(Meet the Sterlings – we’ll explore their financial lives in our 10-part story)
“You’re kidding me!” Amy says, “I don’t even understand what half these numbers are, but look at the bottom of this page. There, where it says ‘Your Annual Summary.’”
Travis Sterling takes the statement from his wife’s hands and looks at the number she’s circled with her over-used “grading” pen.
“That’s great! So Joe’s advice paid off, and my 401k is performing better than we expected. Not so bad to have someone with an inside scoop in the neighborhood, eh?” Travis pauses and looks at Amy, “So, why do you sound a little peaked?”
“Sophie’s now decided she wants to go to school out of state with her friends, but what we’ve put into the 529 won’t cover nearly as much out-of-state tuition. It’s just … hindsight is frustrating.”
Amy continued, “I remember we talked about upping contributions to your 401(k) as well as saving to the 529, and deciding we really wanted to upgrade a few things around the house first. Now, I feel like that money could have been better spent. Why on earth did we think new countertops were a good idea two years before our kids started college? Now I feel like it was a frivolous expense.”
Travis puts aside the statement as Amy ruffles through the stack of papers that are dog-eared on their dining room table.
“Sweetheart, don’t beat yourself up,” he says. “I wasn’t completely confident that Joe’s tips were going to pay off — maybe he wasn’t either! Think of how mad we’d be if the opposite happened.
“I’m glad Sophie’s considering her choices, but the decision to upgrade the house was made after our conversation with Sophie.
“Now, when we’d considered investments, both in my 401(k) and Sophie’s 529 plan, we knew there some would be winners, but some had to be losers. I just wish I felt more confident recognizing which investments are really worth staying in, instead of reacting like everyone else.”
“Exactly!” Amy responded. “How can you really know what an investment is going to do when you choose it? Just think, being able to choose only the best ones so every time I open a statement, I don’t immediately flash back to all the stuff we’ve spent money on that we didn’t even need.
The advice we got from Joe is great, but one investment doesn’t help us with the bigger picture. How do we ever really feel like we’re putting our money in the right place? Especially when we’re balancing so much that we need to save for.”
Finding Your Family’s Strategy
Like many forty-something couples, Travis and Amy Sterling of Lake Zurich, Illinois face the question of how to control the outcome of saving for college and retirement.
Despite enjoying two careers that have rewarded them with financial stability and a healthy discretionary income, Travis and Amy still struggle with making decisions based on what might happen in the future; including when to spend their money on “stuff” versus saving, and how to choose investments without really knowing what they might do in the future.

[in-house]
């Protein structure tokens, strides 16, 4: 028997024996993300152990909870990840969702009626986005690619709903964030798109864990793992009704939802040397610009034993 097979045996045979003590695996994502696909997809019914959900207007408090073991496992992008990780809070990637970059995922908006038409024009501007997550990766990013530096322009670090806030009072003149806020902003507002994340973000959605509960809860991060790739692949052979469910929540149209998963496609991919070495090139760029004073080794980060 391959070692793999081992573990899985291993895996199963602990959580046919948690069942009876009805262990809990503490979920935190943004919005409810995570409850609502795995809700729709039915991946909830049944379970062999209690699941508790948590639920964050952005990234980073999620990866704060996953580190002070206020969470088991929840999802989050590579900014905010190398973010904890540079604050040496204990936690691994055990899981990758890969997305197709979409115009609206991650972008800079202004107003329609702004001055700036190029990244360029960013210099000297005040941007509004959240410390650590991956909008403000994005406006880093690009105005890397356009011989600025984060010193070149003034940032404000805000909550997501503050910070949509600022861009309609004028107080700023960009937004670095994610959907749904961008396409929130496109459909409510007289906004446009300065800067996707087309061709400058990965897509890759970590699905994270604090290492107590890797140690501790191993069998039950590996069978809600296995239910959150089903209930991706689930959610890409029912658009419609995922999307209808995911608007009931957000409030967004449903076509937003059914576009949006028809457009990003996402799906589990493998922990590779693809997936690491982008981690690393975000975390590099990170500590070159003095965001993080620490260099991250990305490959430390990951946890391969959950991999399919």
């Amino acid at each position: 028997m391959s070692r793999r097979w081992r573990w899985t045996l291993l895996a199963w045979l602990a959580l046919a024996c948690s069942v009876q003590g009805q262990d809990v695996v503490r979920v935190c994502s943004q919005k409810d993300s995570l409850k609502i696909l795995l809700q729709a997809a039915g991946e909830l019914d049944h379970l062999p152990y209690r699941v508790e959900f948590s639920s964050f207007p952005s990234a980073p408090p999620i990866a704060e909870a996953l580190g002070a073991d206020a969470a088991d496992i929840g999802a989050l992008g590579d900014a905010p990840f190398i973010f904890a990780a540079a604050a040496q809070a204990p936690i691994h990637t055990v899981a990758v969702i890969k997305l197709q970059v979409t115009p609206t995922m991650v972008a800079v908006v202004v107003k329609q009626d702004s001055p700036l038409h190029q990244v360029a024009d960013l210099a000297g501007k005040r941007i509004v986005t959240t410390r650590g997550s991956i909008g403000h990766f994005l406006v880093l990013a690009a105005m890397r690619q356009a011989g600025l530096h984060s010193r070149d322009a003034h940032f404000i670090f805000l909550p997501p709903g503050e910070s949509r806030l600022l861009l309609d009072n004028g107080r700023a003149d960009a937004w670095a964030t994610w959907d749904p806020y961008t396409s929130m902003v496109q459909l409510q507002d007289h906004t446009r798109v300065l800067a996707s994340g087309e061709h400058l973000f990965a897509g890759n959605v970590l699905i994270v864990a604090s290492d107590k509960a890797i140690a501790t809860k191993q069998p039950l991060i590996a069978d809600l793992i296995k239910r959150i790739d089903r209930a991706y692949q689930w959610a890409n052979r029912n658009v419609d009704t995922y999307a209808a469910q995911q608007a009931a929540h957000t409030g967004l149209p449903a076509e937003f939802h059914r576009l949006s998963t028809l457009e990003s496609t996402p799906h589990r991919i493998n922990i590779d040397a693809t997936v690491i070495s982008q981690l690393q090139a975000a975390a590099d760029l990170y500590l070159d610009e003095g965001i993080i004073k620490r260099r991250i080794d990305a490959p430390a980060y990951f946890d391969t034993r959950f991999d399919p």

The question of how much to save and where to invest those funds can leave many do-it-yourself investors scratching their heads.
But the first step in assessing any family’s financial game plan is surprisingly simple. It starts with looking at what matters to you, what is within your control and understanding what to focus on.
Focus on what matters:
In the case of Travis and Amy, Amy is having real trouble spending money on things that she values. She is concerned that she is wasting money now, instead of saving for the future.
It’s a delicate balance.
Before she spends a significant amount of money today, she should be discussing things with her family – What do they value? Time, possessions or experiences? These types of conversations should drive their family purchases.
Focus on what you can control:
When it comes to saving for the future, it’s all unknown, but there are some things that Travis and Amy can control.
While they can’t control what the stock market — and their chosen investments — will do, the amount they save, accounts they use, and the amount of taxes they subject their savings to can be controlled. By controlling these things and being prudent in selecting investments, they have done the best they can do — the rest is out of their hands.
Life is full of uncontrollable events, with one being the stock market. Additionally, how hard Sophie studies and even how many applicants she’s competing with determine the college she attends, but none of these are within Travis and Amy’s control.
Financial decisions become unnecessarily difficult when families start juggling the “what-ifs” instead of looking at the “shoulds” and “coulds”. Like Travis and Amy, every family’s key to simplifying long-term financial success is to step back from all the variables and concentrate on what you can control, so even when things change, you’ll know you made the best decisions.
Find part 2 of their journey here.